June 10th, 2016
Vox Magazine compares “Tamar of the River” to “Hamilton”

 Tamar of the River in with all the heavyweights!! (Assassins, Spring Awakening, Jesus Christ Superstar…”)

VOX SAYS: “Hamilton’s diametrically opposed twin — it’s similarly ambitious and atypical, with a similarly unique take on the power of myth and history….The music is gorgeous, single tones building atop each other in unexpected intervals and chords that sound slightly non-harmonic before finding their way to resolution. The actual New York production of Tamar of the River ran for only an incredibly short period in a tiny theater, but the preservation of its cast album will hopefully lead to a well-deserved cult following.”

Read the entire article HERE 

Or the part about TAMAR below:

Tamar of the River is simultaneously about as far away as you can get from Hamilton and as far away as you can get from traditional musical theater, which makes it Hamilton’s diametrically opposed twin — it’s similarly ambitious and atypical, with a similarly unique take on the power of myth and history.

Very, very loosely based on the lesser-known biblical story of Tamar, the show blends Marisa Michelson’s hauntingly unusual music with lyrics by Joshua H. Cohen that don’t attempt to tell a story so much as evoke one. At times, Tamar of the River seems to assume that you’re instantly familiar with the tale it’s telling, through cultural osmosis, so it can simply get down to the business of being utterly unlike anything else.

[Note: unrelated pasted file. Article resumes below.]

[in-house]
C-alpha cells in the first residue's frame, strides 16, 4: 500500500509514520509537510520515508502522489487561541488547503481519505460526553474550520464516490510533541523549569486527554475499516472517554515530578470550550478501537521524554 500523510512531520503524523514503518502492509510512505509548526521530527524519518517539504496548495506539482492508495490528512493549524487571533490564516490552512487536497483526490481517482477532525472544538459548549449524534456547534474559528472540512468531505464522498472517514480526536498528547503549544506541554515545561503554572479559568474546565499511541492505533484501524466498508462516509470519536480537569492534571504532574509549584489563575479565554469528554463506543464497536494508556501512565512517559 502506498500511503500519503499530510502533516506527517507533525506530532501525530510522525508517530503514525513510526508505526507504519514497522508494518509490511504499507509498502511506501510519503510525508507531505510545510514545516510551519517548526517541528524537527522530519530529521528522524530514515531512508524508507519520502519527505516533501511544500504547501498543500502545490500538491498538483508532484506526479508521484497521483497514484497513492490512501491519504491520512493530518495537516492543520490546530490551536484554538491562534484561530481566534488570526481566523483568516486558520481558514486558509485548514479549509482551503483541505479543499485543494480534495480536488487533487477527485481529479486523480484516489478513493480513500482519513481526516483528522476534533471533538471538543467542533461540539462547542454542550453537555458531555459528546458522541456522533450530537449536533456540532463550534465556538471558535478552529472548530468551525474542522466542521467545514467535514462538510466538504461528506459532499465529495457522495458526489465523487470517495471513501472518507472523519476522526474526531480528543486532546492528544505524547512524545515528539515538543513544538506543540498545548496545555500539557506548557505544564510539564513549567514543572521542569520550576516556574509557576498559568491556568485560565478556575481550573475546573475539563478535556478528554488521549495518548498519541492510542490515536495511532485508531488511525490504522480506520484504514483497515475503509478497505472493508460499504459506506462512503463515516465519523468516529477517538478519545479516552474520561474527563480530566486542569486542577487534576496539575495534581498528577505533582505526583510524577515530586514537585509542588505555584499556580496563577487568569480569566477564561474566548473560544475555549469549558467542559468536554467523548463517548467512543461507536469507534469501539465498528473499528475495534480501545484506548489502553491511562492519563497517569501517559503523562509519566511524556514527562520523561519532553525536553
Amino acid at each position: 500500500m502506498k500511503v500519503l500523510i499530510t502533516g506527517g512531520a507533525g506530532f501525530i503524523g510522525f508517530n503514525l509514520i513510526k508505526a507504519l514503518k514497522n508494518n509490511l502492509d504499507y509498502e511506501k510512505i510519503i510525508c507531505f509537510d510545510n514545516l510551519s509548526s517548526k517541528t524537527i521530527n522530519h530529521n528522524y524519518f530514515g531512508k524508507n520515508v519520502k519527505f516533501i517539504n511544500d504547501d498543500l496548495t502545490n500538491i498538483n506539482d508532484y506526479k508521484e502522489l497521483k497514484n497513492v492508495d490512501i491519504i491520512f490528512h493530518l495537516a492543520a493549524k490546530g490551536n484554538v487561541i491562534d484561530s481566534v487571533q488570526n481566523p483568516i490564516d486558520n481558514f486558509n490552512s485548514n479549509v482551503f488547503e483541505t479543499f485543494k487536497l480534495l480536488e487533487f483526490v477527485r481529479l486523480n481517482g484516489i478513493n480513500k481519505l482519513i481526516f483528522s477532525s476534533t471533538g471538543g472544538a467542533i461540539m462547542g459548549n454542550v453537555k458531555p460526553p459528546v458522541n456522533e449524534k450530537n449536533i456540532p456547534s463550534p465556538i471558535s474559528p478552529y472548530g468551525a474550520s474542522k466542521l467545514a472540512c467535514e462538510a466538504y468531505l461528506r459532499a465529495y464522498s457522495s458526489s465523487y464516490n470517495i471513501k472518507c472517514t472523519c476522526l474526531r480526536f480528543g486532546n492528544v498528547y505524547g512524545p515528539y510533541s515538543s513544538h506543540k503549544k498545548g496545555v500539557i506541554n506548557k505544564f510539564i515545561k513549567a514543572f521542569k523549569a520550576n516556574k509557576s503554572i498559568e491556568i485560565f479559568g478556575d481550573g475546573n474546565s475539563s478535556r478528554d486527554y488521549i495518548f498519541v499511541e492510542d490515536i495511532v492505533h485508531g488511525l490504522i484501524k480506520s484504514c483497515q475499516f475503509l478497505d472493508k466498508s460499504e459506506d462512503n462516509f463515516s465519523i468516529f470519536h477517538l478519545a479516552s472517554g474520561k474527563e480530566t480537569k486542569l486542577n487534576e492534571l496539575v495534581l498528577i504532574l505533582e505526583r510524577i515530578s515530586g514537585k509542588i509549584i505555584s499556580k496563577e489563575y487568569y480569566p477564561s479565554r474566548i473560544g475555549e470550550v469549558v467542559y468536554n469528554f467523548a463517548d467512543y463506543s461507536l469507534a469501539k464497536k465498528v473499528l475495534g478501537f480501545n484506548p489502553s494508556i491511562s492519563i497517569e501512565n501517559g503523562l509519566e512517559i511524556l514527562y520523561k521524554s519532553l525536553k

But even though its book isn’t the strongest, the musical has one thing going for it: The music is gorgeous, single tones building atop each other in unexpected intervals and chords that sound slightly non-harmonic before finding their way to resolution. The actual New York production of Tamar of the River ran for only an incredibly short period in a tiny theater, but the preservation of its cast album will hopefully lead to a well-deserved cult following.

Percent like Hamilton: 10. Where Hamilton feels like it emerged, fully formed, from modern pop music’s subconscious, Tamar sometimes sounds like it hails from a world where pop music followed a very different evolutionary path. Its Asian-influenced sounds are the opposite of Hamilton’s contemporary tones — but it’s just as adventurous for the occasionally staid world of musical theater.